Trump’s Republican opponents appear helpless to defend themselves or their party against Trump’s assault on their standing among Jewish voters. The second place contender, Ted Cruz, has strained to portray himself as the most dedicated friend of Israel. Leading a campaign that depends on the support of evangelicals, he has touted his endorsements from supposedly pro-Israel evangelicals. But that comes with its own pitfalls. Cruz has singled out the support of Mike Bickle, a controversial Missouri preacher who claims Jews are “spiritually blind” and must be brought to Christ in order for Israel to be “restored” for Jesus’ return.

The GOP’s 2016 Jewish outreach may have started as pipe dream. It has turned into a train wreck.

 

By: Sarah Posner, The Week, March 14, 2016

March 16, 2016 Posted by | Donald Trump, Israel, Jewish Republicans | , , , , , , , , , | Leave a comment

“The Base Is Skeptical Of Both Men”: Jeb Bush, Rand Paul, And The Art Of Disagreeing With The Base

The race for the Republican nomination is full of potential candidates who could plausibly claim the mantle of the conservative movement’s electoral champion. Scott Walker, Bobby Jindal, Ted Cruz — they all want to speak for the right wing of the Republican Party.

Jeb Bush and Rand Paul, on the other hand, despite having plenty to offer base Republican voters, simply cannot check all the boxes of a median conservative-movement voter. Bush is a lead promoter of Common Core education standards. He supports a “path-to-citizenship” for illegal immigrants (known to Republicans as “amnesty”). Rand Paul, meanwhile, is significantly more dovish than the average Republican office-holder, and has tried to leverage his libertarian convictions to reach groups that don’t typically favor Republicans, namely young voters and African-Americans.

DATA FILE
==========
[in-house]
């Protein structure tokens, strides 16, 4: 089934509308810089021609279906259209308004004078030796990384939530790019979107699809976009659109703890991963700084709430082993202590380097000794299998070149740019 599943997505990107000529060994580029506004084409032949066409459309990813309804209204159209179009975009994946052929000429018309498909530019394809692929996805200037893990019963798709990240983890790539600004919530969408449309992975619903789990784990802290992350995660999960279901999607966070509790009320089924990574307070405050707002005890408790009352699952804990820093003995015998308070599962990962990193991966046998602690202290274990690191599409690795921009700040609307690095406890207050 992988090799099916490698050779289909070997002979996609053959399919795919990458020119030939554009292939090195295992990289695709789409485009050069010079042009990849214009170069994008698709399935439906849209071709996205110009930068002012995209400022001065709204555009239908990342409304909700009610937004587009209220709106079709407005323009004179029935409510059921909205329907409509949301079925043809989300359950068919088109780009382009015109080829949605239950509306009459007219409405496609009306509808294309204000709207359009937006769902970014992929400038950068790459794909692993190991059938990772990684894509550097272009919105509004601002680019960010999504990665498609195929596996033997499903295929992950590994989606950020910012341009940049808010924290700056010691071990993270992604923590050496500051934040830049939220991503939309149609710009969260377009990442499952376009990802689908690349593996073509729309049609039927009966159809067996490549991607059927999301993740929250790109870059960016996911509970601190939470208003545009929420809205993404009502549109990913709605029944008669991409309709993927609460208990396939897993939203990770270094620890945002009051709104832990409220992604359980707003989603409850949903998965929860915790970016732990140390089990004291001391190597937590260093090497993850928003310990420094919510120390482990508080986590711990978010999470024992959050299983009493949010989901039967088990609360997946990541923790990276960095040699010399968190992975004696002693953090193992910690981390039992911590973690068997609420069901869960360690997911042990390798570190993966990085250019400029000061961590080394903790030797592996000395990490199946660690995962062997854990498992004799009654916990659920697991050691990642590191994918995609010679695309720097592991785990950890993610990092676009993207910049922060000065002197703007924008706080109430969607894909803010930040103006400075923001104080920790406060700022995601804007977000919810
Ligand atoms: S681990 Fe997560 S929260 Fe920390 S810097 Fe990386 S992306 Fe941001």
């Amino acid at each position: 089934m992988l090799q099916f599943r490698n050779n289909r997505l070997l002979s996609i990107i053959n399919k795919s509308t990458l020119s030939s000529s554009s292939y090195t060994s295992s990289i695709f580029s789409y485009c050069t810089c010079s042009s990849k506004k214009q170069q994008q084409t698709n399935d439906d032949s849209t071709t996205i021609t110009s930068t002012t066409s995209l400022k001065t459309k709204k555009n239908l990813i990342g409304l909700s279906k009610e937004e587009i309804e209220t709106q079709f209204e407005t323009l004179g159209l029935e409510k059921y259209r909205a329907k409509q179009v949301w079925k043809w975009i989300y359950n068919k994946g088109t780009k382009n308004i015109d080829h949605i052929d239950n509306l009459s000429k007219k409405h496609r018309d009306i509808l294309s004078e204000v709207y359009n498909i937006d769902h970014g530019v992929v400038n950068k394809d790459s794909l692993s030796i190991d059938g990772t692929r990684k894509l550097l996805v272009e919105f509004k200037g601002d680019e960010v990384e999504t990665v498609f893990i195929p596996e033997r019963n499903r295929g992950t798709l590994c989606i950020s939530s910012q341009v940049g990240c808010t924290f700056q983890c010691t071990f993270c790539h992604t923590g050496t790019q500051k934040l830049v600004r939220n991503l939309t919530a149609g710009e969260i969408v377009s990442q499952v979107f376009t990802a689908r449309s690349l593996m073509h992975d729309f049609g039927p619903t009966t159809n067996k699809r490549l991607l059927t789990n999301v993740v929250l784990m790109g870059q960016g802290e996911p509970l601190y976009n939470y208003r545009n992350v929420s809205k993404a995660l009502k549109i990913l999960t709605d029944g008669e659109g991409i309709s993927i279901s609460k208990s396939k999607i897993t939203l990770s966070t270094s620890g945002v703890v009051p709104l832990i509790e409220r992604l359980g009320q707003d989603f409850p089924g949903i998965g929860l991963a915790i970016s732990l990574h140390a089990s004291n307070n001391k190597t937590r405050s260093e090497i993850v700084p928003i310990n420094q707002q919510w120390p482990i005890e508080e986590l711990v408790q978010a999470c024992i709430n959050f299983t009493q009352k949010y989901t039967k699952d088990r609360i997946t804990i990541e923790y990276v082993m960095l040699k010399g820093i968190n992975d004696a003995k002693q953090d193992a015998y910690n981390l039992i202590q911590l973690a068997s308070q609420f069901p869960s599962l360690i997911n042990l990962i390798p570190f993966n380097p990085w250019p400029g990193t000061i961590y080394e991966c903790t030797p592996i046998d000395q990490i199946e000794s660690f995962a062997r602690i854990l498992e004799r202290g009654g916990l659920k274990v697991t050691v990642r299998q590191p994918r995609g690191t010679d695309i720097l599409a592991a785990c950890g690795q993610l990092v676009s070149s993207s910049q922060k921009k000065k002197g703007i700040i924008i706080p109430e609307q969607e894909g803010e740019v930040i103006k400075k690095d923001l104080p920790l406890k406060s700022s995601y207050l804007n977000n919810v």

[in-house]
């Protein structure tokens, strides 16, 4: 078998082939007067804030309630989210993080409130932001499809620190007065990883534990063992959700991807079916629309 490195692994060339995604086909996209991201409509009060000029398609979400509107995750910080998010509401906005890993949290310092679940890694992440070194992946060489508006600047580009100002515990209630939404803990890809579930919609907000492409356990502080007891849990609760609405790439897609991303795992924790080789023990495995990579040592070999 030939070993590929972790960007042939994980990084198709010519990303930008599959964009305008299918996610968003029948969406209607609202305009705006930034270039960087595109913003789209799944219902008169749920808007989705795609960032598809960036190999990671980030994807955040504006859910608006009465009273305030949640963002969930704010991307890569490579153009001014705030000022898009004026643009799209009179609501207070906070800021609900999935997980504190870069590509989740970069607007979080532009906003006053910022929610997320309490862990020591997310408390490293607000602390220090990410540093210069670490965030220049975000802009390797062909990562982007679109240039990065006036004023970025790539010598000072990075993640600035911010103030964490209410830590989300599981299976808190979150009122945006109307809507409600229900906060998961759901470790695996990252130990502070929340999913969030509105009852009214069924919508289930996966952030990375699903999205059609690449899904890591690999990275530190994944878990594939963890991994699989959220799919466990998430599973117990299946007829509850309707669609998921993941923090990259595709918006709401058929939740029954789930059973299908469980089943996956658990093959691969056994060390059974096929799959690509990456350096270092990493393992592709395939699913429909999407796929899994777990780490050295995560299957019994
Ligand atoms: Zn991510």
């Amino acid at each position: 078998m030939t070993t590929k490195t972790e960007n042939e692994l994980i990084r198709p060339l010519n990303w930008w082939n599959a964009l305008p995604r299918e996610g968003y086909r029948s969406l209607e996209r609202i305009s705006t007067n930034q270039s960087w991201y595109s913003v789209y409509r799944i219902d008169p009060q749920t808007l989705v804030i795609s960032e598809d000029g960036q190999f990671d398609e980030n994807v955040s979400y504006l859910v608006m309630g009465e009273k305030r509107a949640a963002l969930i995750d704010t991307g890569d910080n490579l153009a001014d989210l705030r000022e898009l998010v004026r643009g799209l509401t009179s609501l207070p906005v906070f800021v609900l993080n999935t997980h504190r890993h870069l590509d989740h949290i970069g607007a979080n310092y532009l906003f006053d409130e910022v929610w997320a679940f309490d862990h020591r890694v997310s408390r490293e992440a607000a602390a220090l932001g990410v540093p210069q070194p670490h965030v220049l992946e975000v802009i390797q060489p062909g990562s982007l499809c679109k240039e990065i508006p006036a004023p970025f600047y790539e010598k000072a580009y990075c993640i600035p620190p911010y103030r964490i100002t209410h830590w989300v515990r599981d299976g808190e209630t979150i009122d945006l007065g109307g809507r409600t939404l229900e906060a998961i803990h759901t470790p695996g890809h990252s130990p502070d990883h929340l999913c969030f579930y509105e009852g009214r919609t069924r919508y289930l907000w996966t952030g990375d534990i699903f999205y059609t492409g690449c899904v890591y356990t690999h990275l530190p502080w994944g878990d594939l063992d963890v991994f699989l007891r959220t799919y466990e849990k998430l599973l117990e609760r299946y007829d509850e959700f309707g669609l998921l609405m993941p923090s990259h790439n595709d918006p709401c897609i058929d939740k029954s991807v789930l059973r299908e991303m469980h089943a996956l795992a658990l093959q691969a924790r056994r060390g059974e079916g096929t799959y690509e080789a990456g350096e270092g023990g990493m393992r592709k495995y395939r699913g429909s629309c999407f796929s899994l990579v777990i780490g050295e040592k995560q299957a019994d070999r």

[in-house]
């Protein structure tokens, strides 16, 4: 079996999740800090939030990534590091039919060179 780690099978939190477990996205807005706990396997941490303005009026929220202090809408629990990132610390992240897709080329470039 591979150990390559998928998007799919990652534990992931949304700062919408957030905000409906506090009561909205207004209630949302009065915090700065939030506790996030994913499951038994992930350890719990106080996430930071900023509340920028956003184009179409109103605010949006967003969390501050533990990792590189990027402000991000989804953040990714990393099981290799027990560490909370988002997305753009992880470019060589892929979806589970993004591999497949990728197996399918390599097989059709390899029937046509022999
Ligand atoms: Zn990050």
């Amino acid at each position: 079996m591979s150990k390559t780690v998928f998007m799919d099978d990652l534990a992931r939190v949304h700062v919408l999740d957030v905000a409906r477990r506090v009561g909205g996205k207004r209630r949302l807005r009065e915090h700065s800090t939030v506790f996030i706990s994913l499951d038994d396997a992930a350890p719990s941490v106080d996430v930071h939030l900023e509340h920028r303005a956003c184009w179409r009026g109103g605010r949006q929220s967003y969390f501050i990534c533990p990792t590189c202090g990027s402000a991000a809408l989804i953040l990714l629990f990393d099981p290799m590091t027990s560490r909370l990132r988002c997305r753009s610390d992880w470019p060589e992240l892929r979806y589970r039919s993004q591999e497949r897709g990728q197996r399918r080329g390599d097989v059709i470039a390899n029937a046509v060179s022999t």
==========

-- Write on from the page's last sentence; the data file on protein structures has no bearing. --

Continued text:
The base is skeptical of both men, and it’s not hard to see why. And so far, these two likely candidates have utilized extremely different strategies for selling themselves to suspicious conservative voters. Bush opts for open confrontation. Paul tries for appeasement.

Paul, a first-term senator from Kentucky, sometimes gives the impression that he can’t prevent himself from presenting the least-popular, most-controversy-generating libertarian convictions that lie in his heart. Where he succeeds in selling his rather unconventional non-interventionist and libertarian views to conservative audiences is when he can contrast them to either President Barack Obama or Hillary Clinton. The most obvious example would be his opposition to intervention in Libya. Paul could argue to skeptical conservatives that in fact, his dovish position was the one consistently opposing the Obama-Clinton foreign policy agenda.

But in a scrum with Republicans, Paul has a harder time. He starts to fudge the differences between his position and that at the core of his party. For instance, his most devoted fans were completely flummoxed when Paul signed Sen. Tom Cotton’s blistering open letter to Iran about the negotiations. Justin Raimondo, the libertarian behind antiwar.com, called Paul “the Neville Chamberlain of the Liberty Movement.”

When first elected by a Tea Party swell, Paul proposed an idealistic libertarian-ish federal budget that cut off all foreign aid, including aid to Israel. But now, instead of arguing that cutting foreign aid makes good fiscal and foreign policy sense, Paul has repositioned himself in a way that gets part of the way to his goal, while ceding much rhetorically to the base. He has introduced legislation that would halt aid to the Palestinian Authority, calling it the “Stand with Israel Act.” This didn’t prevent critics from laughing at his unenthusiastic clapping for Benjamin Netanyahu.

While Paul tries to have it both ways, Bush’s approach has been to confront his critics head on. In an interview with Sean Hannity at CPAC, Bush adverted his views on immigration: “There is no plan to deport 11 million people.” (He did throw a bone in the direction of the movement right, saying, “A great country needs to enforce the borders.”)